The past week has been filled with talk about the Super Bowl – both the game and the commercials. This year, the large majority of the post-game ad talk was focused on the two commercials trying to gain awareness for causes. One was an insurance company that focused on a topic that scared the room into silence. The other was a for-profit empowering girls (ten points if you can name the brand that popped up at the end) that left the crowds cheering.
Wait a minute, empowering girls is an appropriate topic for a break during a sport that has come under fire for its culture of violence – often against women? Yes, but the reason is far more complicated than a unique twist in a good public relations campaign. It lies in the personas. A marketing concept that every nonprofit should consider adopting.
A quick Google search for “marketing personas” will lead you to a range of guides that offer the basics (including Hubspot who first introduced the concept to MJA). A persona is one or more conceptual “people” who represent your buyers. As a nonprofit it could easily read – Marketing Personas = Knowing Your Donors.
A persona can help ensure that your direct mail appeals, solicitation strategies, marketing efforts, and events are going to appeal to your ideal current and prospective donors.
The Persona – knowing your donors
What does a persona look like for a nonprofit? Consider your current donors and pick out 1-4 types. Do you see groups of men that come to certain events? What are their other interests? Are they single? Married? Kids? What is the driving force behind further involvement?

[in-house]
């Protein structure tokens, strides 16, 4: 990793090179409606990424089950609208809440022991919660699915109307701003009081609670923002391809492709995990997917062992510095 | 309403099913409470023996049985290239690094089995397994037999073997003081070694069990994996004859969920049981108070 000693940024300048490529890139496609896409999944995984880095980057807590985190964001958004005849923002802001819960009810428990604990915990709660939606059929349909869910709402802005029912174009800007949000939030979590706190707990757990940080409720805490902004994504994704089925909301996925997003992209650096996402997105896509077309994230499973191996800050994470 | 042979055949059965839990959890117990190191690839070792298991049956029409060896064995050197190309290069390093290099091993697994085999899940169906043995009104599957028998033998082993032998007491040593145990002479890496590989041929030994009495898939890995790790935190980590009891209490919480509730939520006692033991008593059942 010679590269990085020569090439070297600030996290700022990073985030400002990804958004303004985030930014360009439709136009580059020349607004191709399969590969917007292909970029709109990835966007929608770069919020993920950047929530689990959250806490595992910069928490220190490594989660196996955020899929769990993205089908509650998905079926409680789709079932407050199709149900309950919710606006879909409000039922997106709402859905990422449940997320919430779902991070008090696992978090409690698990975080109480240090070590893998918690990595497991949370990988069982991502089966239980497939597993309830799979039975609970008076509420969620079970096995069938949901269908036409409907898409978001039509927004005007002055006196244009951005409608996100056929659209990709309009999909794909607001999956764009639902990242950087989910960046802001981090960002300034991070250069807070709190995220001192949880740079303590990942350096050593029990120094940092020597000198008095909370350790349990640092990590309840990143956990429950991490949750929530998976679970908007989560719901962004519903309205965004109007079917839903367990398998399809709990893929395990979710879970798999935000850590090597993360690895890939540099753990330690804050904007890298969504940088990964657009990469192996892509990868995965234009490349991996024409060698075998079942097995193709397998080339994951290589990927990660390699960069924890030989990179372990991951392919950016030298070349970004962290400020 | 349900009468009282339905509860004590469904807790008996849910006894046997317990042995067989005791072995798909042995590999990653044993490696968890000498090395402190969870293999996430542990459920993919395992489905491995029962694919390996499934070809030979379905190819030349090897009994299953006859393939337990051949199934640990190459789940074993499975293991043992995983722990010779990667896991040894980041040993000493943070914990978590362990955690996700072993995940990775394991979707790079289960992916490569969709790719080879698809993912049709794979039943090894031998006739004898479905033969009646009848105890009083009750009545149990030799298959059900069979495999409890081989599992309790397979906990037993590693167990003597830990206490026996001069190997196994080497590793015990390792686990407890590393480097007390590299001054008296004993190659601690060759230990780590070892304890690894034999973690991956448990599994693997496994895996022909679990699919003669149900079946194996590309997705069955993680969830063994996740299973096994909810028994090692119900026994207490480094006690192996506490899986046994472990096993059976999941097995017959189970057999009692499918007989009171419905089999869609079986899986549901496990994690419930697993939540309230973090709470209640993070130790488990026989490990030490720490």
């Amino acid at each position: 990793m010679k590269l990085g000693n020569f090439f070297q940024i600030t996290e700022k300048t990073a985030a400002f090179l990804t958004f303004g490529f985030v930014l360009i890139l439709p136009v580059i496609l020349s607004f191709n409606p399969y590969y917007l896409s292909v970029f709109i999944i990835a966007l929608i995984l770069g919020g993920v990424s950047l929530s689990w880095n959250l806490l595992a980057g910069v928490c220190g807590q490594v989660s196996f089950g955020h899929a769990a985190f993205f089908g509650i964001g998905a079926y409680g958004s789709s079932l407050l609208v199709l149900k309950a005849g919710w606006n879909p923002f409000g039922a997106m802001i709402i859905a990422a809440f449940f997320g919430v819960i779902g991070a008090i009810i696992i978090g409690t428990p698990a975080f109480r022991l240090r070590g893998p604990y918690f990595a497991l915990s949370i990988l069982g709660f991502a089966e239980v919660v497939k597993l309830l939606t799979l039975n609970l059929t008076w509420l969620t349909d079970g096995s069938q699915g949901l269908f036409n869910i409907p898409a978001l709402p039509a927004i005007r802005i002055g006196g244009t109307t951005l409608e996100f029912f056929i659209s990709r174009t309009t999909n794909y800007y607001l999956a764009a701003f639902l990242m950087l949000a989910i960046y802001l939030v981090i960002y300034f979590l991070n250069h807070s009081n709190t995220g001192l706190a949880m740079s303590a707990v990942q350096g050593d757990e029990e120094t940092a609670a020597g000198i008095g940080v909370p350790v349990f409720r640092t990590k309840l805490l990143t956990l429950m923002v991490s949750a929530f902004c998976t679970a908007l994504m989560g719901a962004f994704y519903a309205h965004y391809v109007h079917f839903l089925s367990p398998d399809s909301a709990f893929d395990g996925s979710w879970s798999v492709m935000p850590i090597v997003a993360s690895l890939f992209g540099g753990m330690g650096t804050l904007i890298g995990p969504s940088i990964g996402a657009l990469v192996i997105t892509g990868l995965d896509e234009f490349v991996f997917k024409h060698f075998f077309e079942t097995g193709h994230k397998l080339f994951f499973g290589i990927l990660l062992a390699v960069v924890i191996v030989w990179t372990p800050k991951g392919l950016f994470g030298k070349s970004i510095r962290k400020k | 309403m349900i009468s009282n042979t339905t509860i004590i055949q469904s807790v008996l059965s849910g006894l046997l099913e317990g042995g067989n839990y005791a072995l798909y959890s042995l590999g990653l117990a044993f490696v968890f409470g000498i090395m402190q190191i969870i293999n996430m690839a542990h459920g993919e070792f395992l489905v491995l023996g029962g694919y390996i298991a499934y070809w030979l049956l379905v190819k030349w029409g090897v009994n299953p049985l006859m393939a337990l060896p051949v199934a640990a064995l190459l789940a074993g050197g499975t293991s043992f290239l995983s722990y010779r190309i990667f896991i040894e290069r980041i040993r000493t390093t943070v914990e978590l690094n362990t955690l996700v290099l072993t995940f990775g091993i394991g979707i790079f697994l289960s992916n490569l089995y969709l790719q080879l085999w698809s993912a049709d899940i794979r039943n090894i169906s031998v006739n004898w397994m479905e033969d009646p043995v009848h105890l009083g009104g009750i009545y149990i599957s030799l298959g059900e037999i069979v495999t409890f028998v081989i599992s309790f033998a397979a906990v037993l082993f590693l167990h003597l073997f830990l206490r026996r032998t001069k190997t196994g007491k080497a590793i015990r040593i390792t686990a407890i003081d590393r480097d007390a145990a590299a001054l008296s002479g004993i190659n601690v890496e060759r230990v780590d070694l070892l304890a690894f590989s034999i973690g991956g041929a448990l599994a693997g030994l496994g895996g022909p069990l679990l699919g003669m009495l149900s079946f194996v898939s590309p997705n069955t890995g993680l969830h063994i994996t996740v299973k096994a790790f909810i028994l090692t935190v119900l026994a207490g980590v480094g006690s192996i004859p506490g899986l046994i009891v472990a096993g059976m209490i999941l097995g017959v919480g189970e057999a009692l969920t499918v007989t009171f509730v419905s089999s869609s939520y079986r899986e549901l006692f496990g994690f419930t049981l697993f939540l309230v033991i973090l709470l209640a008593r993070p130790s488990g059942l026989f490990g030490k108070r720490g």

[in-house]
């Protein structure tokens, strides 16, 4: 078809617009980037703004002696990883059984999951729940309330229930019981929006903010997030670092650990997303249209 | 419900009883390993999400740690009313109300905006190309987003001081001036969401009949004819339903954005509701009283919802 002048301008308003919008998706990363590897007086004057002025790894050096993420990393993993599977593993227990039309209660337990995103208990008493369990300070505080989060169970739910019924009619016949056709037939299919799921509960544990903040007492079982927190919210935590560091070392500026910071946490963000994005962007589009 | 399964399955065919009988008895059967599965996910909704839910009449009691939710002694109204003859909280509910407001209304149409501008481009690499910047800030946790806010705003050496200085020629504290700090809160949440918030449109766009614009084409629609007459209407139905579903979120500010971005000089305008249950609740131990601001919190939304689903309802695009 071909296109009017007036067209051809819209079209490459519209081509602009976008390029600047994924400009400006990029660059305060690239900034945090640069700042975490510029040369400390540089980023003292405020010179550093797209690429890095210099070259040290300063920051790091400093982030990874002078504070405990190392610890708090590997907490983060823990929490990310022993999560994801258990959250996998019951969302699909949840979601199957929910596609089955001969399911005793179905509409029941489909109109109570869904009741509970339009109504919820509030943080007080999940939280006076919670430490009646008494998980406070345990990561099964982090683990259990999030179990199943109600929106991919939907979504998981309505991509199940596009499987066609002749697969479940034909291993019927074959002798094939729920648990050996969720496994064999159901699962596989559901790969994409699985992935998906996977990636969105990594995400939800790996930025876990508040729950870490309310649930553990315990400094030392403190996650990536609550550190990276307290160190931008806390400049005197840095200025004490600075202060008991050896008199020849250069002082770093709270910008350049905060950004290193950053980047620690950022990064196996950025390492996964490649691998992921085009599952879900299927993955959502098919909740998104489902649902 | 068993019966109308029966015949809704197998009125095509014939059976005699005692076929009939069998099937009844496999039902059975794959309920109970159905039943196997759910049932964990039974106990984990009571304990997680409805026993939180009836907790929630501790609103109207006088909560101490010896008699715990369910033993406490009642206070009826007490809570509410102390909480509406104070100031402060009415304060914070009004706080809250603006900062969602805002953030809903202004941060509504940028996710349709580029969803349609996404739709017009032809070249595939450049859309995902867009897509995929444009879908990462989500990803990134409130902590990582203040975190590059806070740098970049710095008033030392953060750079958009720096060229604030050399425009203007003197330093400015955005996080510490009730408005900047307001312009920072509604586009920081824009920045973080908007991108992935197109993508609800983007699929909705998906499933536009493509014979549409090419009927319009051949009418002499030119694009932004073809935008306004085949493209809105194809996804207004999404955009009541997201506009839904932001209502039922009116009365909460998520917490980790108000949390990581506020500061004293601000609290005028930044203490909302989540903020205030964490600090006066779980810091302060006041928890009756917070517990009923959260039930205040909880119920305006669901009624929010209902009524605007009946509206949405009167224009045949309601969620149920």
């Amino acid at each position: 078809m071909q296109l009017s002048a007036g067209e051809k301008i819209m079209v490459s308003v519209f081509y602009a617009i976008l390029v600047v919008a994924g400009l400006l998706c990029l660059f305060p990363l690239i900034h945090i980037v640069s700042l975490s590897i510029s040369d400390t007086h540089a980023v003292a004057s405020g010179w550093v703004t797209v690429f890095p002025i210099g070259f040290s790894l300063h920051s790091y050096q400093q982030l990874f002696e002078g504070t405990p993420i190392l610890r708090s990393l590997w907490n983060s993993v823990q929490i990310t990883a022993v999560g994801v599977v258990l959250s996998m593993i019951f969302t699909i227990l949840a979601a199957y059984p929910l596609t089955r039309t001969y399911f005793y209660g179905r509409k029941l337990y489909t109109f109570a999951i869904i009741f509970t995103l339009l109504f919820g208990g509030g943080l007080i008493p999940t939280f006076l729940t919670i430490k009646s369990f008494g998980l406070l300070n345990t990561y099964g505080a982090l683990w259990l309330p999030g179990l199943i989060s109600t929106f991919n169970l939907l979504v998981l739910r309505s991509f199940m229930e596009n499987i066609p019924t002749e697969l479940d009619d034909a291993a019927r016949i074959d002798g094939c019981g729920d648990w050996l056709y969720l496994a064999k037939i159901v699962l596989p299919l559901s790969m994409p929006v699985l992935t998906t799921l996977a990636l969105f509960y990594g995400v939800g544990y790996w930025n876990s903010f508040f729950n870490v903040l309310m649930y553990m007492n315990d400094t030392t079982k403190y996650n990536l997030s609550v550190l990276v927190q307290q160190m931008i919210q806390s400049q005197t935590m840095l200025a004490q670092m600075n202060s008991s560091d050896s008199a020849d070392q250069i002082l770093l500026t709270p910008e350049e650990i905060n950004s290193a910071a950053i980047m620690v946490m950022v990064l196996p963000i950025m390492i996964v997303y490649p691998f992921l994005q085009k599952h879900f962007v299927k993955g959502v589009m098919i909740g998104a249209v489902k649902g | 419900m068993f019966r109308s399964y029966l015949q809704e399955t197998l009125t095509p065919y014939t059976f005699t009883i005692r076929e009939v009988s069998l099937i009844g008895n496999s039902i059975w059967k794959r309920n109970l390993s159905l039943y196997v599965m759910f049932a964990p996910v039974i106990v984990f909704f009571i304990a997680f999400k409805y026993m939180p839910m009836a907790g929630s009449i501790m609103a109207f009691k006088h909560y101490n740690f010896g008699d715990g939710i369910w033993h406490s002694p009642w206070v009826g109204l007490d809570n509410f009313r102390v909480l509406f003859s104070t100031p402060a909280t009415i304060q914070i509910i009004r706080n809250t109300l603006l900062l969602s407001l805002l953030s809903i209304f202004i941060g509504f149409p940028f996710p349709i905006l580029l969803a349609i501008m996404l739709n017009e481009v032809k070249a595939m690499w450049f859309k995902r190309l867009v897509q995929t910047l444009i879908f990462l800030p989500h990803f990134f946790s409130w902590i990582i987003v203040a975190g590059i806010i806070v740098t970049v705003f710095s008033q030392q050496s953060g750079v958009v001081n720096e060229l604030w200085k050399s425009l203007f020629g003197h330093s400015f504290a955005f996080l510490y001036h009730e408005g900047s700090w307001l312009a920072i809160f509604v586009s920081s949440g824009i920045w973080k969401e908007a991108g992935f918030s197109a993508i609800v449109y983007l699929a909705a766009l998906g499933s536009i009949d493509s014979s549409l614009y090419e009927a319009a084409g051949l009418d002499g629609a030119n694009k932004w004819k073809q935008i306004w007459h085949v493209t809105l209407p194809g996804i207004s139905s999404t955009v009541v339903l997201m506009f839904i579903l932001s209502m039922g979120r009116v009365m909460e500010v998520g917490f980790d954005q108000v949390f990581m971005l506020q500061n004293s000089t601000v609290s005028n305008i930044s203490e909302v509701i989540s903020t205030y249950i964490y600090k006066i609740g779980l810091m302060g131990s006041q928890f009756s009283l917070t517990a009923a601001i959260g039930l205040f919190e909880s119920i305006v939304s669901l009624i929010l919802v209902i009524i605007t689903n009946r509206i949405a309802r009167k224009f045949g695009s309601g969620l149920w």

Now, give each persona a name. It will help you visualize as we continue considering the donor. Here’s an example:
Slightly Involved Susan
She was introduced to the organization by a friend on the board 5 years ago and has continued to come to the gala and spends, on average $250 on auction items or donations. She is a college graduate, married with 2 children and she works outside of the home.
Beyond the gala, she does not seem to be involved in any other way. There has been no response to direct mailings but prospect research shows she has given $10,000 or more to other nonprofits.
What about Retired Ralph who has given $25 a year for 10 years?
Or Very Involved Veera who offers time readily but minimal giving (but all signs point to capacity).
There is usually more than one person who could, and should, be targeted in the same way. It will create an efficiency as well as efficacy in increasing donations. Which, is why you were interested in knowing your donors in the first place.